The Implications of Foreign Aid

Foreign aid can be interpreted as a variety of different things, from charities to remittances to government grants. Aid is a vast concept. Foreign aid is loosely defined and is characterized differently by different economists. For the purpose of this paper, I will define aid as any sum of money paid by a government to the government of a different country with the purpose of strengthening the receiving country. Remittances will not be considered to be aid because they are private cash flows. They are little different from someone giving money to a parent or grand parent for survival. They are private gifts. Aid is granted for the betterment of a nation as a whole not for the betterment of an individual or a family. A variety of western countries have governmental agencies focused on delivering aid to the developing world. The United States has granted USAID, it’s aid agency, a budget of 20.1 billion USD for 2015 (USAID, 2013). The British government has committed to approximately 19 billion USD for 2014 (Provost/Tran, 2013). There is no denying that foreign aid puts a significant amount of money into circulation, the question is; does it help?

Misappropriation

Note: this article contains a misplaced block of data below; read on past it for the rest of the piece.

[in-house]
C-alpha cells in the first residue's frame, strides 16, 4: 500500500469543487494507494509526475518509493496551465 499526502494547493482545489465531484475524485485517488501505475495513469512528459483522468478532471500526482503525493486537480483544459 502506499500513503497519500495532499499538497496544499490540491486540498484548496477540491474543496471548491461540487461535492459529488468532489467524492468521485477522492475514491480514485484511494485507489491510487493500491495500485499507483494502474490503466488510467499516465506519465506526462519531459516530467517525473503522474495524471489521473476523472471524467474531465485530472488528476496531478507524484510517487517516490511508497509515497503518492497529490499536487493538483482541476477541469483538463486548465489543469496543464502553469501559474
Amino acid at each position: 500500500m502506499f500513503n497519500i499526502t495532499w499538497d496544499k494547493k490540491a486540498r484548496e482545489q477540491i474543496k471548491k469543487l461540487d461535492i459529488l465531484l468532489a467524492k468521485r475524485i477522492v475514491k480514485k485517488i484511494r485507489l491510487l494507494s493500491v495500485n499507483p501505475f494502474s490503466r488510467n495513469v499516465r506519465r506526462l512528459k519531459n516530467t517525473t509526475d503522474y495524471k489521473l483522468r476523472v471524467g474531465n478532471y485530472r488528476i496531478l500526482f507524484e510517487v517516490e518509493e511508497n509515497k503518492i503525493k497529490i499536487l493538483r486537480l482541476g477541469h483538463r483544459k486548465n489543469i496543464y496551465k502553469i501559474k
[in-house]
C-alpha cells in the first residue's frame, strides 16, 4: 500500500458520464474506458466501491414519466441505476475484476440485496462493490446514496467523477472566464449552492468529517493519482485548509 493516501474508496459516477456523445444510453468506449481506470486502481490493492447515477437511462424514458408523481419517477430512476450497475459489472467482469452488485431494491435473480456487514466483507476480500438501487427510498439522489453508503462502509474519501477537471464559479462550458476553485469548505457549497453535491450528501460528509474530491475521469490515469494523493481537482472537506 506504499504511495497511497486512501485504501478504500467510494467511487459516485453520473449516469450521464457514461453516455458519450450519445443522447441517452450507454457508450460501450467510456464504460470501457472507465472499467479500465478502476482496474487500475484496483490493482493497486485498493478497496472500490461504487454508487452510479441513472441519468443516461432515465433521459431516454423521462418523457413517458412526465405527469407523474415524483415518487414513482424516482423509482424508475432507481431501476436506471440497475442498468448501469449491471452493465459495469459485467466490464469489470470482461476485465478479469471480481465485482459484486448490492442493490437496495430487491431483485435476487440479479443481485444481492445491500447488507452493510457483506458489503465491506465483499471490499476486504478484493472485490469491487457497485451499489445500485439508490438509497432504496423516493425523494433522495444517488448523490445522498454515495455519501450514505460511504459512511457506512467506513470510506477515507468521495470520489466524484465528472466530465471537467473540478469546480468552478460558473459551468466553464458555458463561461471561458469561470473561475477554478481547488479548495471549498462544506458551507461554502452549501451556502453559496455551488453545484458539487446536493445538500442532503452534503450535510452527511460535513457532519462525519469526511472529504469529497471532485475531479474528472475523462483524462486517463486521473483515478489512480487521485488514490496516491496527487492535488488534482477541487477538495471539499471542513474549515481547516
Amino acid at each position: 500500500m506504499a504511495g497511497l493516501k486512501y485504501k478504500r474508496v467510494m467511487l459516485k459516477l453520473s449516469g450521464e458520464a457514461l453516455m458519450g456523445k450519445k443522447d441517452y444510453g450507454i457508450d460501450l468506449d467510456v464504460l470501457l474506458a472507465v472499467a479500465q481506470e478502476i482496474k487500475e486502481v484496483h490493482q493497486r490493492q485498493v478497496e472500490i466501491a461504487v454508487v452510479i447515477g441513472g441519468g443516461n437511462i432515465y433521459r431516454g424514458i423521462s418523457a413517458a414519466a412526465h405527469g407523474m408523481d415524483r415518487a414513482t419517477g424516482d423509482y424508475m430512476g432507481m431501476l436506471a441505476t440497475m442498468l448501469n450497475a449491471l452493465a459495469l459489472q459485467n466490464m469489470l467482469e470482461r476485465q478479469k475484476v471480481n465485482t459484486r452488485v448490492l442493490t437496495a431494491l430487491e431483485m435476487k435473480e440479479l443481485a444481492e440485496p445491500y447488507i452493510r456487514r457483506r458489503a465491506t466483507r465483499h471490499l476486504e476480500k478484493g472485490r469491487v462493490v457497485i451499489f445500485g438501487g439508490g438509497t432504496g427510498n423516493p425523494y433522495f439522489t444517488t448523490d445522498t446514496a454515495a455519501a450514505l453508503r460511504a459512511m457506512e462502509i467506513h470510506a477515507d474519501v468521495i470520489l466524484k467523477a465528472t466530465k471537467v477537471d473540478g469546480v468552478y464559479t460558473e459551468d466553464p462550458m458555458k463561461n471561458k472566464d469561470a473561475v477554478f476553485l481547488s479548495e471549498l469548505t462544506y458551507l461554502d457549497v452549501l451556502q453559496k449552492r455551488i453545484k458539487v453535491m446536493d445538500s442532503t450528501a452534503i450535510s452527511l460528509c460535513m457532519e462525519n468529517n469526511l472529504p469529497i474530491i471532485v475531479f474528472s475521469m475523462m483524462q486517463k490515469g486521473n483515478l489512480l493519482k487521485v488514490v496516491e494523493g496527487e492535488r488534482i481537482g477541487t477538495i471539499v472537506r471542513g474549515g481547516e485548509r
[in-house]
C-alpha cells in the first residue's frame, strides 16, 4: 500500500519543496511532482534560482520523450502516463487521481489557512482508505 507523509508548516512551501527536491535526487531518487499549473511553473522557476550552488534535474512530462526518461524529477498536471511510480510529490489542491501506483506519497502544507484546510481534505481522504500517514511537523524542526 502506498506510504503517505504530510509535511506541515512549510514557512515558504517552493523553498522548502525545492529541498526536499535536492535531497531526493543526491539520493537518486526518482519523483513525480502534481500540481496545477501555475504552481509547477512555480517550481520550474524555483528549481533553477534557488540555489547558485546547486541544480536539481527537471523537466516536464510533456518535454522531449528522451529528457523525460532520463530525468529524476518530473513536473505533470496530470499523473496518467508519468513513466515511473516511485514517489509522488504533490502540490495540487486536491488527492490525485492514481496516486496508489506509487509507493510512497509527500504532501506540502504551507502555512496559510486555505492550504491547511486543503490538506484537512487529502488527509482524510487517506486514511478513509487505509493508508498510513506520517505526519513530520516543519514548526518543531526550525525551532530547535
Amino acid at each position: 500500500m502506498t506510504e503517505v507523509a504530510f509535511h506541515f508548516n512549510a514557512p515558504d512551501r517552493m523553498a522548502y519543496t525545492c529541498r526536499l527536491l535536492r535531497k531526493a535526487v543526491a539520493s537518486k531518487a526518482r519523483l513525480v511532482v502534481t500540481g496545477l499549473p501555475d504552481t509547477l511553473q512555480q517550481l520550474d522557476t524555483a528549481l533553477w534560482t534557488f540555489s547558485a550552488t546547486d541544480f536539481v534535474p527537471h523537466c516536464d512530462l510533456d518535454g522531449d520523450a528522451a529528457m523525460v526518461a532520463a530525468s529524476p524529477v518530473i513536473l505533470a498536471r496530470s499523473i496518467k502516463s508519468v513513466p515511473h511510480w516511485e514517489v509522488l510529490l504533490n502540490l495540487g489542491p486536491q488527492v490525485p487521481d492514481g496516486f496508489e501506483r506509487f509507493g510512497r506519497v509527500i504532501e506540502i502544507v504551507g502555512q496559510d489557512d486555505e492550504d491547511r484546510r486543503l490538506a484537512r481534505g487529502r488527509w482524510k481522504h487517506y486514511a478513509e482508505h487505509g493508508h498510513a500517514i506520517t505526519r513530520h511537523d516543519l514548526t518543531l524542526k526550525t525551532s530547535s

Allocation of aid poses a significant challenge for both parties involved. Who deserves aid, and how is this aid distributed once it reaches the nation it is intended to help. These issues are one in the same. The main issue is that the countries that need aid the most are the least equipped to actually utilize it fairly.  The poorest countries are often the most corrupt, or have the weakest political structure. Transparency international is an organization charged with ranking countries with a governmental corruption indicator, the corruption perceptions index or CPI. The CPI is a on a scale of 100, 100 being a perfectly transparent government and 0 being the worst. The countries on the bottom of this scale are often the poorest countries. The poorest countries need the most help and in the past have received a substantial amount of help. For example, Afghanistan has a measly CPI of 8 yet it received a total of 2.3 billion USD in aid in 2012 (Patton, 2013).  Although USAID does it’s best to ensure that this aid money is put to good use there is only so much that can be done to avoid it from going to waste. In fact, in late 2013 the US hired two auditing firms to track the progress of the aid they had been shipping overseas, the results were disconcerting. The auditors warned that the 16 ministries charged with dispensing the aid were all unable to properly do so without having the materials lost, stolen, or wasted. Moreover, it was found that just over 234 million USD were nearly misappropriated by the Afghan state. USAID had sent this money over to be used for the ministry of public health, it was however diverged to the Afghan Mines Ministry so that it could be used for, “paying higher prices for commodities and services to finance kickbacks and bribes,” according to the USAID auditor general (Rosenberg/Ahmed, 2014).